This failure is deeply concerning for so many reasons, most significantly the risk of an innocent person being convicted and imprisoned. The subsequent revelations that a second trial had suffered a similar fate led to a Metropolitan Police review of all ongoing rape cases. Such failures in disclosure will not come as any great surprise to defence practitioners. This story is likely to feature heavily in 2018.
Expanding the failure to prevent offence
The criminal offence of failure to prevent the facilitation of tax evasion came into force on 30 September 2017. Under the Criminal Finances Act 2017 (CFA 2017) there is no change to the underlying offences of tax evasion, but two new corporate offences are introduced: failure to prevent facilitation of domestic tax evasion offences (section 45) and failure to prevent facilitation of overseas tax evasion offences (section 46). For more information, see Practice note, Tax offences: failure to prevent facilitation of tax evasion.
This offence is the second “failure to prevent” offence, although a consultation on further offences was launched in early 2017. The offence is similar to section 7 of the Bribery Act 2010, which introduced the corporate offence of failure to prevent bribery. The offences are effectively strict liability, in that no mens rea is required on the part of those representing the corporation. Both offences also have similar defences, although described as “prevention” rather than “adequate” procedures for the tax offence. For more information see Practice note, Failure to prevent facilitation of tax evasion: prevention procedures and policies.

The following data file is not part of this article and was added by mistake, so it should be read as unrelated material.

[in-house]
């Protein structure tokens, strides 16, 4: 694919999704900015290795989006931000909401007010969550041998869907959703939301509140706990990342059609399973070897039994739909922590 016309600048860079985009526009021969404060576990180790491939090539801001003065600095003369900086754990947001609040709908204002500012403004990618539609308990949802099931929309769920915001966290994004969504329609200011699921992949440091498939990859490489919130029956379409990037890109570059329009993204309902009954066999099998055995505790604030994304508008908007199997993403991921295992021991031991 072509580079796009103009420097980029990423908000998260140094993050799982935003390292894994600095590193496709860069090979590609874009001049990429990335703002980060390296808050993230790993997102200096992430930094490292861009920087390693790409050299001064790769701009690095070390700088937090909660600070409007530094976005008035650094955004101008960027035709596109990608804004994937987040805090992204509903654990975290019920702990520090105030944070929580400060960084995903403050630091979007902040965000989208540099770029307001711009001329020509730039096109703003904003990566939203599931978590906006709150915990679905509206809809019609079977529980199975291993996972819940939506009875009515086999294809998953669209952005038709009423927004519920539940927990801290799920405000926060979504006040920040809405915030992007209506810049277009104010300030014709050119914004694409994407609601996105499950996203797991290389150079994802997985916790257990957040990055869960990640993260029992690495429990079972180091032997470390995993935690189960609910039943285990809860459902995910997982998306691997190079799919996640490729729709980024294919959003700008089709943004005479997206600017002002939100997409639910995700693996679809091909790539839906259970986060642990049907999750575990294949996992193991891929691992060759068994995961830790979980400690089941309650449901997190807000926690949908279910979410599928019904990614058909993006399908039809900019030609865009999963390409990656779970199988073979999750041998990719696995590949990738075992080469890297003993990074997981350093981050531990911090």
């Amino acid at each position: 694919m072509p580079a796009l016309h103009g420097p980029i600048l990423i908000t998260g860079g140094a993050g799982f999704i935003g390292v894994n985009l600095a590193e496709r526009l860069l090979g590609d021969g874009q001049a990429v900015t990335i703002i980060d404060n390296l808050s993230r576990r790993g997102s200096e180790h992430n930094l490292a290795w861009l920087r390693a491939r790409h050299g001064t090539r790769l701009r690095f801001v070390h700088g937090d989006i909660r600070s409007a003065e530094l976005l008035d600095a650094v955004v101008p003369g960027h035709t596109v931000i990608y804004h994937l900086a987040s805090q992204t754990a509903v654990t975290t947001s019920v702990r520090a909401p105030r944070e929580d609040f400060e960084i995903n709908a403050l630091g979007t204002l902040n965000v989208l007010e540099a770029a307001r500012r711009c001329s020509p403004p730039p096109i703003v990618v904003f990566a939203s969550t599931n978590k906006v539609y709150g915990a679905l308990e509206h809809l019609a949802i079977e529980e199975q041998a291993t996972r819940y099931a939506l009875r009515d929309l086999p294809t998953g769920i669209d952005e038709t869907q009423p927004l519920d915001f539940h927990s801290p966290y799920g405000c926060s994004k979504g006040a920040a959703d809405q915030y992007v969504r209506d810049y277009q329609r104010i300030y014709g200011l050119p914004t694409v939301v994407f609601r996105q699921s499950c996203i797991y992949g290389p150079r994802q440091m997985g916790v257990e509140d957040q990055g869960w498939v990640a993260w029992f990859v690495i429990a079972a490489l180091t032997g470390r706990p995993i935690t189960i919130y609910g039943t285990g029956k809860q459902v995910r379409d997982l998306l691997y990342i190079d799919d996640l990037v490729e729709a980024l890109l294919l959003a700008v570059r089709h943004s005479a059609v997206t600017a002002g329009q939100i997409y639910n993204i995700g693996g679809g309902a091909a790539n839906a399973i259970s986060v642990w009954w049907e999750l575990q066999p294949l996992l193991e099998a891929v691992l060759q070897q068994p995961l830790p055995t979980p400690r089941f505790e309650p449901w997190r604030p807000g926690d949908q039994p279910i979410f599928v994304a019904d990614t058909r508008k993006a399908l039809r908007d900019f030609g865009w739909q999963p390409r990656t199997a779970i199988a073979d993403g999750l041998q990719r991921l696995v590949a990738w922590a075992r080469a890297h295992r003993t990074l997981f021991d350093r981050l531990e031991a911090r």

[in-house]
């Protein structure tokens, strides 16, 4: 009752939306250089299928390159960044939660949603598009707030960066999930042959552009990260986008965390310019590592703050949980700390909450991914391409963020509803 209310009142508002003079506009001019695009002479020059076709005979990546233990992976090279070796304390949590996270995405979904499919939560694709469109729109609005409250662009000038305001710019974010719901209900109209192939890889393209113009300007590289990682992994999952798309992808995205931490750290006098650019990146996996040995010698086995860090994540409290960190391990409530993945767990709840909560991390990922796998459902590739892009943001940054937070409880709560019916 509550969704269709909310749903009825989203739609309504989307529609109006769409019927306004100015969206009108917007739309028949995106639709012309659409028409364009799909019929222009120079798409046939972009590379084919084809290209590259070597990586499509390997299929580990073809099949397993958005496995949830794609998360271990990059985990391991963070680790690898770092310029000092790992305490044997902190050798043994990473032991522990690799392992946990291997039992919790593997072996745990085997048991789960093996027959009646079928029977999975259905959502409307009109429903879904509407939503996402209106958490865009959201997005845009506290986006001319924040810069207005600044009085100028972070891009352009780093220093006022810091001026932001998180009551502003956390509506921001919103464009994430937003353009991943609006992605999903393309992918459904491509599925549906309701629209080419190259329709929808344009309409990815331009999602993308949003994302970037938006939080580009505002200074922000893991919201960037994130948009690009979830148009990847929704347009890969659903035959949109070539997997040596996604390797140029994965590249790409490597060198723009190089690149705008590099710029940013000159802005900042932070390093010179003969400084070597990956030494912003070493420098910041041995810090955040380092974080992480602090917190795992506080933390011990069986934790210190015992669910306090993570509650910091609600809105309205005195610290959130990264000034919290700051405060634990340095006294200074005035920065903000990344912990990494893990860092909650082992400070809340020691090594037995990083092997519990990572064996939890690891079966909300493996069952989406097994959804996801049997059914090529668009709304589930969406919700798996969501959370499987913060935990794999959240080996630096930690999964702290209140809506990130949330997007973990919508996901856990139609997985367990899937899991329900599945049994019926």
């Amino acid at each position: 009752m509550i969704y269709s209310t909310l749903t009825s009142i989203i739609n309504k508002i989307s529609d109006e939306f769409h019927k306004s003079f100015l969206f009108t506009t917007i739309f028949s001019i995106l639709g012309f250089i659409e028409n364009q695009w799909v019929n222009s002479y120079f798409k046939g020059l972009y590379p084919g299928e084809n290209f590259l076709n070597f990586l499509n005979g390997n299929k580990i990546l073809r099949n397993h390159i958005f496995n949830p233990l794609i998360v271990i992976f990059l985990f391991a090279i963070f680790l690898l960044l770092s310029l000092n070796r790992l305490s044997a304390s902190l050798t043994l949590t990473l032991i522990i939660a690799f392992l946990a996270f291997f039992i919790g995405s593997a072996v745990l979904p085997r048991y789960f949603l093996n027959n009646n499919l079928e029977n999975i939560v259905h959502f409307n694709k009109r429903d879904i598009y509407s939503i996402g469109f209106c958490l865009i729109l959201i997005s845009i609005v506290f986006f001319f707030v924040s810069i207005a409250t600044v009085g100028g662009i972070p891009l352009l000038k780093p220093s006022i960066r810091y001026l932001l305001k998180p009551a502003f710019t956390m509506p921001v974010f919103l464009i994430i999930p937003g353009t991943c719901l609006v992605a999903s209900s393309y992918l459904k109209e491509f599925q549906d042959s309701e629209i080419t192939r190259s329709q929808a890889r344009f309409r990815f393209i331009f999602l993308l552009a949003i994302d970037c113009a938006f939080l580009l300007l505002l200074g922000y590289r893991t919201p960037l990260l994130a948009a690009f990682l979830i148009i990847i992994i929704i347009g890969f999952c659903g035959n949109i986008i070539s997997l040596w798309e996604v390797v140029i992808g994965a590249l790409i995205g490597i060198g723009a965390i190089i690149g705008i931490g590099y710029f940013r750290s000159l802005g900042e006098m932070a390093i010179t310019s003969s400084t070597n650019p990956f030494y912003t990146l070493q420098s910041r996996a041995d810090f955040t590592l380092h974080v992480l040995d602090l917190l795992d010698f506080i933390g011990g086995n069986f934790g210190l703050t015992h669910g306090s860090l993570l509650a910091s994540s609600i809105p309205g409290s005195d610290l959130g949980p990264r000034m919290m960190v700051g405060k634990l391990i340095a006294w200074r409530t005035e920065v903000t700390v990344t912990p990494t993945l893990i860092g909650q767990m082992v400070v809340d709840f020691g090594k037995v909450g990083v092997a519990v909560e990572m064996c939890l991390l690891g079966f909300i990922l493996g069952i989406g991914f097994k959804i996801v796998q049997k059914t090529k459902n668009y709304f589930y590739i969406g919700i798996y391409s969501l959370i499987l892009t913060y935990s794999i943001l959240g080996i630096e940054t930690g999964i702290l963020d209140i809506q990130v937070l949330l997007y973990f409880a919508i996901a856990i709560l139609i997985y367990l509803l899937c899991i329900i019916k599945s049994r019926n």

The section 7 offence has seen one prosecution since it came into force in 2011. It seems likely that the tax facilitation offences will follow a similar path, mainly resolved by DPA rather than prosecution. The more interesting development for 2018 will be whether the failure to prevent offences will be further expanded to include additional economic crimes. We await the results of the consultation (see Legal update, HM Government has opened a consultation on corporate liability for economic crime). Further, On 5 April 2017, the House of Commons and House of Lords’ Joint Committee on Human Rights published a report asking for a new corporate offence of failing to prevent human rights abuses.